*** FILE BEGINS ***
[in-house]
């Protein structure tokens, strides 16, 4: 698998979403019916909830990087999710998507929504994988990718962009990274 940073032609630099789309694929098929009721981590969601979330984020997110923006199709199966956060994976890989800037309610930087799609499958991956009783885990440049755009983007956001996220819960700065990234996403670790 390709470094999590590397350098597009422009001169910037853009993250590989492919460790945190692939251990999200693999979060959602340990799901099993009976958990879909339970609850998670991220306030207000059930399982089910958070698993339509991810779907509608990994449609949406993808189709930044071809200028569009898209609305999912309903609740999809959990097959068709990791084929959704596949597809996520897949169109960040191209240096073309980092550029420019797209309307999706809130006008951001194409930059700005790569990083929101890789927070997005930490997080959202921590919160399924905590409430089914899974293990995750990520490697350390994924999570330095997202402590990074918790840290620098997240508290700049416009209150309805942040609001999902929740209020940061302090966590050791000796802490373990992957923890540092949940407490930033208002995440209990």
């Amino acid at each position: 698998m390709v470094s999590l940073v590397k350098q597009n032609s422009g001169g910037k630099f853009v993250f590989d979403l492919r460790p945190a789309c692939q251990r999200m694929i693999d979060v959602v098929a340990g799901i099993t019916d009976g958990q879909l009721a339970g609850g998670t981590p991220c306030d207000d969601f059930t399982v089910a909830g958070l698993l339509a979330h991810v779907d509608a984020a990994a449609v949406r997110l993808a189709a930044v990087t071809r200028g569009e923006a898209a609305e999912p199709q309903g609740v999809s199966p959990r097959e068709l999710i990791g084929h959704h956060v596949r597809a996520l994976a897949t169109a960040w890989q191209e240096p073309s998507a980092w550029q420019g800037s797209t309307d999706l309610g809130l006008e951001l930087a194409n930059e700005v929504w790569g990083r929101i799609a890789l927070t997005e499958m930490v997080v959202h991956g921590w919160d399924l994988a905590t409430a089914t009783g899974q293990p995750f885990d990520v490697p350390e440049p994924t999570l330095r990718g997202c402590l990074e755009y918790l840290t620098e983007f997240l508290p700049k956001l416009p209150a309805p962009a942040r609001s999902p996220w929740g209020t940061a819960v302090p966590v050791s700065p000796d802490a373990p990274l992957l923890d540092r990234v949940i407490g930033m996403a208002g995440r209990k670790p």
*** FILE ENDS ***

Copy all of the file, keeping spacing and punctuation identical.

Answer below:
[in-house]
């Protein structure tokens, strides 16, 4: 698998979403019916909830990087999710998507929504994988990718962009990274 940073032609630099789309694929098929009721981590969601979330984020997110923006199709199966956060994976890989800037309610930087799609499958991956009783885990440049755009983007956001996220819960700065990234996403670790 390709470094999590590397350098597009422009001169910037853009993250590989492919460790945190692939251990999200693999979060959602340990799901099993009976958990879909339970609850998670991220306030207000059930399982089910958070698993339509991810779907509608990994449609949406993808189709930044071809200028569009898209609305999912309903609740999809959990097959068709990791084929959704596949597809996520897949169109960040191209240096073309980092550029420019797209309307999706809130006008951001194409930059700005790569990083929101890789927070997005930490997080959202921590919160399924905590409430089914899974293990995750990520490697350390994924999570330095997202402590990074918790840290620098997240508290700049416009209150309805942040609001999902929740209020940061302090966590050791000796802490373990992957923890540092949940407490930033208002995440209990």
């Amino acid at each position: 698998m390709v470094s999590l940073v590397k350098q597009n032609s422009g001169g910037k630099f853009v993250f590989d979403l492919r460790p945190a789309c692939q251990r999200m694929i693999d979060v959602v098929a340990g799901i099993t019916d009976g958990q879909l009721a339970g609850g998670t981590p991220c306030d207000d969601f059930t399982v089910a909830g958070l698993l339509a979330h991810v779907d509608a984020a990994a449609v949406r997110l993808a189709a930044v990087t071809r200028g569009e923006a898209a609305e999912p199709q309903g609740v999809s199966p959990r097959e068709l999710i990791g084929h959704h956060v596949r597809a996520l994976a897949t169109a960040w890989q191209e240096p073309s998507a980092w550029q420019g800037s797209t309307d999706l309610g809130l006008e951001l930087a194409n930059e700005v929504w790569g990083r929101i799609a890789l927070t997005e499958m930490v997080v959202h991956g921590w919160d399924l994988a905590t409430a089914t009783g899974q293990p995750f885990d990520v490697p350390e440049p994924t999570l330095r990718g997202c402590l990074e755009y918790l840290t620098e983007f997240l508290p700049k956001l416009p209150a309805p962009a942040r609001s999902p996220w929740g209020t940061a819960v302090p966590v050791s700065p000796d802490a373990p990274l992957l923890d540092r990234v949940i407490g930033m996403a208002g995440r209990k670790p």